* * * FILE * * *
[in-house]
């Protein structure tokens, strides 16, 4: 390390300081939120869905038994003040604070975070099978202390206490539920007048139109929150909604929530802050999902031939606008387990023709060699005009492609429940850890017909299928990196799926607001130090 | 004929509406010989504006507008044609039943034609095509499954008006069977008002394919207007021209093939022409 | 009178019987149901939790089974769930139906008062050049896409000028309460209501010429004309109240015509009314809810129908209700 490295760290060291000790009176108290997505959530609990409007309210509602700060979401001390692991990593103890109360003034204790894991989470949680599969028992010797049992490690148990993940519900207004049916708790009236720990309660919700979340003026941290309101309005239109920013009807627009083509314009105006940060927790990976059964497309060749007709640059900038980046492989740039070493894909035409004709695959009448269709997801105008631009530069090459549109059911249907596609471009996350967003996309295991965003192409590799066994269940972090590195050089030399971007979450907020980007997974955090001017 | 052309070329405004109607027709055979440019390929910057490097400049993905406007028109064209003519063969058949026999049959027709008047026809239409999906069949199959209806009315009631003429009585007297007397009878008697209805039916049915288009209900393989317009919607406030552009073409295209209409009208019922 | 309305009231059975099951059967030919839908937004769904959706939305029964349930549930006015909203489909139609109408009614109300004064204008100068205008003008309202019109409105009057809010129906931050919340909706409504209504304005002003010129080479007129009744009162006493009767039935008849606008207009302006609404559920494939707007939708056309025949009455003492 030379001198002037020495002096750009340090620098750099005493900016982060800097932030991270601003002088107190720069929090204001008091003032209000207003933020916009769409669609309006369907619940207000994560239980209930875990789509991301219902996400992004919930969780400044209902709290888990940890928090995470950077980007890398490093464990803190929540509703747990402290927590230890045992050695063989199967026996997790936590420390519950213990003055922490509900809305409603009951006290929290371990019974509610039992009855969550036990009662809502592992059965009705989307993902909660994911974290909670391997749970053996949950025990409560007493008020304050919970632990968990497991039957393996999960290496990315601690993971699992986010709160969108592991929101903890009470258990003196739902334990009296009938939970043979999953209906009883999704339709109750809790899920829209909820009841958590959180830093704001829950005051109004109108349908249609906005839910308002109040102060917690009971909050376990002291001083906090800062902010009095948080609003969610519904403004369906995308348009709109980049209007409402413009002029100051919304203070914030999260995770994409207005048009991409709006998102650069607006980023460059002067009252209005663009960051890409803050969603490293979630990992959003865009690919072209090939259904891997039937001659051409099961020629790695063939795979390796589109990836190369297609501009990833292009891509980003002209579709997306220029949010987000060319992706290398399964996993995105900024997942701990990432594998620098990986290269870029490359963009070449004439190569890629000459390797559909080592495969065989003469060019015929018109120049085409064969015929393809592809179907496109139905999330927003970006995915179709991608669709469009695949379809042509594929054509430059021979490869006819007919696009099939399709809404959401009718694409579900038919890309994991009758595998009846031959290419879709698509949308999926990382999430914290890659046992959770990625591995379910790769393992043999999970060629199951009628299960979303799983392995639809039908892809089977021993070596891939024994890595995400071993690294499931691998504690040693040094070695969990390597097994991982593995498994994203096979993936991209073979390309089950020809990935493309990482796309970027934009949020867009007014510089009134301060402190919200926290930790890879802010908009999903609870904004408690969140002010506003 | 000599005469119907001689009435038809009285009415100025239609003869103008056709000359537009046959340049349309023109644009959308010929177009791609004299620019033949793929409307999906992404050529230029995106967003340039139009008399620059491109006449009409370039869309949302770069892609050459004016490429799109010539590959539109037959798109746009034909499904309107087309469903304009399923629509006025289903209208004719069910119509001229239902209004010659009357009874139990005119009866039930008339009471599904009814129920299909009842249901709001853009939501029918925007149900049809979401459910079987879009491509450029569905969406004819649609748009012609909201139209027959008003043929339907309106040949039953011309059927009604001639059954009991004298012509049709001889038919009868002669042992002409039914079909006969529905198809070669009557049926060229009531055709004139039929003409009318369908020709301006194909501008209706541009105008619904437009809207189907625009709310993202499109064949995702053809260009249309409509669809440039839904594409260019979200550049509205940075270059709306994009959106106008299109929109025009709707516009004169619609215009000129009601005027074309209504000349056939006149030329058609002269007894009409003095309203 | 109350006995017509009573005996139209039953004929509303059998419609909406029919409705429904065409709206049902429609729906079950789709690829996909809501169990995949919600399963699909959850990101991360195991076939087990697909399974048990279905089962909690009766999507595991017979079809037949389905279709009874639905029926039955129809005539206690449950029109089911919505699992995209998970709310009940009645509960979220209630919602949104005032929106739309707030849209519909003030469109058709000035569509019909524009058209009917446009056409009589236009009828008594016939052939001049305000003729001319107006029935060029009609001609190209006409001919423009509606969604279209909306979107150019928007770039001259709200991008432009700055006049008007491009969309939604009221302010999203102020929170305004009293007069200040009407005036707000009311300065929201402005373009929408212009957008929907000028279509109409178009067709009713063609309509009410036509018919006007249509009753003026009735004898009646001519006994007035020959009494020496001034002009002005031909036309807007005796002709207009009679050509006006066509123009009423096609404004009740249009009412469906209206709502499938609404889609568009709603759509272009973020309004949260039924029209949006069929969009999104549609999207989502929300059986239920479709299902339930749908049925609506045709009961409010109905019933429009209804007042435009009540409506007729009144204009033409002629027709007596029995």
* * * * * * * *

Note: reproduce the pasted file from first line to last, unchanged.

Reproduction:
[in-house]
């Protein structure tokens, strides 16, 4: 390390300081939120869905038994003040604070975070099978202390206490539920007048139109929150909604929530802050999902031939606008387990023709060699005009492609429940850890017909299928990196799926607001130090 | 004929509406010989504006507008044609039943034609095509499954008006069977008002394919207007021209093939022409 | 009178019987149901939790089974769930139906008062050049896409000028309460209501010429004309109240015509009314809810129908209700 490295760290060291000790009176108290997505959530609990409007309210509602700060979401001390692991990593103890109360003034204790894991989470949680599969028992010797049992490690148990993940519900207004049916708790009236720990309660919700979340003026941290309101309005239109920013009807627009083509314009105006940060927790990976059964497309060749007709640059900038980046492989740039070493894909035409004709695959009448269709997801105008631009530069090459549109059911249907596609471009996350967003996309295991965003192409590799066994269940972090590195050089030399971007979450907020980007997974955090001017 | 052309070329405004109607027709055979440019390929910057490097400049993905406007028109064209003519063969058949026999049959027709008047026809239409999906069949199959209806009315009631003429009585007297007397009878008697209805039916049915288009209900393989317009919607406030552009073409295209209409009208019922 | 309305009231059975099951059967030919839908937004769904959706939305029964349930549930006015909203489909139609109408009614109300004064204008100068205008003008309202019109409105009057809010129906931050919340909706409504209504304005002003010129080479007129009744009162006493009767039935008849606008207009302006609404559920494939707007939708056309025949009455003492 030379001198002037020495002096750009340090620098750099005493900016982060800097932030991270601003002088107190720069929090204001008091003032209000207003933020916009769409669609309006369907619940207000994560239980209930875990789509991301219902996400992004919930969780400044209902709290888990940890928090995470950077980007890398490093464990803190929540509703747990402290927590230890045992050695063989199967026996997790936590420390519950213990003055922490509900809305409603009951006290929290371990019974509610039992009855969550036990009662809502592992059965009705989307993902909660994911974290909670391997749970053996949950025990409560007493008020304050919970632990968990497991039957393996999960290496990315601690993971699992986010709160969108592991929101903890009470258990003196739902334990009296009938939970043979999953209906009883999704339709109750809790899920829209909820009841958590959180830093704001829950005051109004109108349908249609906005839910308002109040102060917690009971909050376990002291001083906090800062902010009095948080609003969610519904403004369906995308348009709109980049209007409402413009002029100051919304203070914030999260995770994409207005048009991409709006998102650069607006980023460059002067009252209005663009960051890409803050969603490293979630990992959003865009690919072209090939259904891997039937001659051409099961020629790695063939795979390796589109990836190369297609501009990833292009891509980003002209579709997306220029949010987000060319992706290398399964996993995105900024997942701990990432594998620098990986290269870029490359963009070449004439190569890629000459390797559909080592495969065989003469060019015929018109120049085409064969015929393809592809179907496109139905999330927003970006995915179709991608669709469009695949379809042509594929054509430059021979490869006819007919696009099939399709809404959401009718694409579900038919890309994991009758595998009846031959290419879709698509949308999926990382999430914290890659046992959770990625591995379910790769393992043999999970060629199951009628299960979303799983392995639809039908892809089977021993070596891939024994890595995400071993690294499931691998504690040693040094070695969990390597097994991982593995498994994203096979993936991209073979390309089950020809990935493309990482796309970027934009949020867009007014510089009134301060402190919200926290930790890879802010908009999903609870904004408690969140002010506003 | 000599005469119907001689009435038809009285009415100025239609003869103008056709000359537009046959340049349309023109644009959308010929177009791609004299620019033949793929409307999906992404050529230029995106967003340039139009008399620059491109006449009409370039869309949302770069892609050459004016490429799109010539590959539109037959798109746009034909499904309107087309469903304009399923629509006025289903209208004719069910119509001229239902209004010659009357009874139990005119009866039930008339009471599904009814129920299909009842249901709001853009939501029918925007149900049809979401459910079987879009491509450029569905969406004819649609748009012609909201139209027959008003043929339907309106040949039953011309059927009604001639059954009991004298012509049709001889038919009868002669042992002409039914079909006969529905198809070669009557049926060229009531055709004139039929003409009318369908020709301006194909501008209706541009105008619904437009809207189907625009709310993202499109064949995702053809260009249309409509669809440039839904594409260019979200550049509205940075270059709306994009959106106008299109929109025009709707516009004169619609215009000129009601005027074309209504000349056939006149030329058609002269007894009409003095309203 | 109350006995017509009573005996139209039953004929509303059998419609909406029919409705429904065409709206049902429609729906079950789709690829996909809501169990995949919600399963699909959850990101991360195991076939087990697909399974048990279905089962909690009766999507595991017979079809037949389905279709009874639905029926039955129809005539206690449950029109089911919505699992995209998970709310009940009645509960979220209630919602949104005032929106739309707030849209519909003030469109058709000035569509019909524009058209009917446009056409009589236009009828008594016939052939001049305000003729001319107006029935060029009609001609190209006409001919423009509606969604279209909306979107150019928007770039001259709200991008432009700055006049008007491009969309939604009221302010999203102020929170305004009293007069200040009407005036707000009311300065929201402005373009929408212009957008929907000028279509109409178009067709009713063609309509009410036509018919006007249509009753003026009735004898009646001519006994007035020959009494020496001034002009002005031909036309807007005796002709207009009679050509006006066509123009009423096609404004009740249009009412469906209206709502499938609404889609568009709603759509272009973020309004949260039924029209949006069929969009999104549609999207989502929300059986239920479709299902339930749908049925609506045709009961409010109905019933429009209804007042435009009540409506007729009144204009033409002629027709007596029995």